What can we learn from the data around hybrid working?
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Employees championing the cause of remote work have made the unforgiving promising of higher revenue growth by presenting a compelling case, contending that remote work is intricately tied to heightened productivity. They assert that it not only contributes to environmental well-being by reducing commutes but also enhances diversity by expanding the talent pool.
This week, Scoop, the hybrid work management startup, released a report in collaboration with the Boston Consulting Group. The report, backed by data from the Flex Index, dissected remote work policies and their impact on revenue growth across 554 public companies. Companies affording employees the autonomy to decide their office fate have not only weathered the storm but surged ahead, boasting a remarkable 16-percentage-point lead in revenue growth over their more rigid counterparts.
Rob Sadow, the CEO and co-founder of Scoop, expressed his surprise at the significant gap, saying, "That gap was really surprising to us—and larger than expected." Scoop's Flex Index, an online repository of remote work policies for over 7,500 companies, served as the backbone for this groundbreaking analysis.
Nicholas Bloom, an esteemed economist and Stanford University professor advising Scoop, looked into the scarcity of studies examining the link between revenue growth and remote work policies. He emphasized that most surveys focus on individual experiences rather than corporate policies. However, combining Scoop's findings with previous research linking flexible policies to headcount growth, Bloom stated, "Collectively, they paint a pretty strong picture."
The burning question remains: Does the data suggest that remote policies directly cause revenue growth, or is it a symptom of a larger, more innovative culture? Debbie Lovich, a senior partner at Boston Consulting Group, offers a nuanced perspective, stating that flexible policies are likely a "symptom" of a culture that values trust, innovation, and employee-friendly benefits.
The Flex Index report doesn't definitively claim that flexible policies are the magic potion for revenue growth. Lovich proposes a compelling argument, suggesting that companies with flexible policies are inherently more pro-innovation, purposeful, and engaging, elements that naturally contribute to higher revenues. "I doubt those companies would be taking attendance and measuring badge swipes," hinting at the trust-driven nature of their workplace culture.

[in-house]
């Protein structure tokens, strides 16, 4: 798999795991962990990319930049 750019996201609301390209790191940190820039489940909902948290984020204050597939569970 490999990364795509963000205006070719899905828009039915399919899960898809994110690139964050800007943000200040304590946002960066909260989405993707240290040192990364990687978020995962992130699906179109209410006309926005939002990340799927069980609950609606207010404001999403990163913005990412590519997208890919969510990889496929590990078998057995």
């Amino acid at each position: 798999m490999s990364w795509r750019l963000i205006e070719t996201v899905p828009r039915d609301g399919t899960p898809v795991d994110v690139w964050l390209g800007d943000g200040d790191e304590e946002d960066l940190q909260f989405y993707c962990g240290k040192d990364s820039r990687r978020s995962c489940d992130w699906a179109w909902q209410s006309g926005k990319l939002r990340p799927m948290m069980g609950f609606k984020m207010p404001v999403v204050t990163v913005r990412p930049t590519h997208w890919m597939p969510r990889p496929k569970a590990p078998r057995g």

Delving into the nitty-gritty details, Scoop's Flex Index categorizes companies based on their remote work policies. Companies offering "fully flexible" policies, granting employees the freedom to choose when or whether to come to the office, flaunt an impressive 21% industry-adjusted revenue growth rate over the past three years. Contrastingly, those shackled by more restrictive policies, including corporate mandates for in-office days or full-time in-office requirements, limped behind with a mere 5% growth rate. A glance into the numbers reveals that 27% of these companies boast "fully flexible" policies, 55% follow a hybrid model with varying in-office requirements, and the remaining 17% are firmly rooted in the traditional full-time in-office approach.
Lovich emphasizes the importance of tailoring office time to individual employees, stating, "The more we can empower people closest to the work, the better the work will be." She highlights the significance of this tailored approach in the realm of hybrid policies, resonating with the growing call for employee autonomy.
Sadow, undeterred by any potential lack of causation in the data, sees the results as a powerful counterargument. "The argument a lot of execs and board members have is they believe companies that offer flexibility are going to underperform because they're not together," he observes. "The data suggests not only is that not true in terms of underperformance, but you might actually outperform."
The debate over the future of work is far from over. The data has challenged conventional notions and proving that flexibility isn't just a nicety—it's a strategic advantage.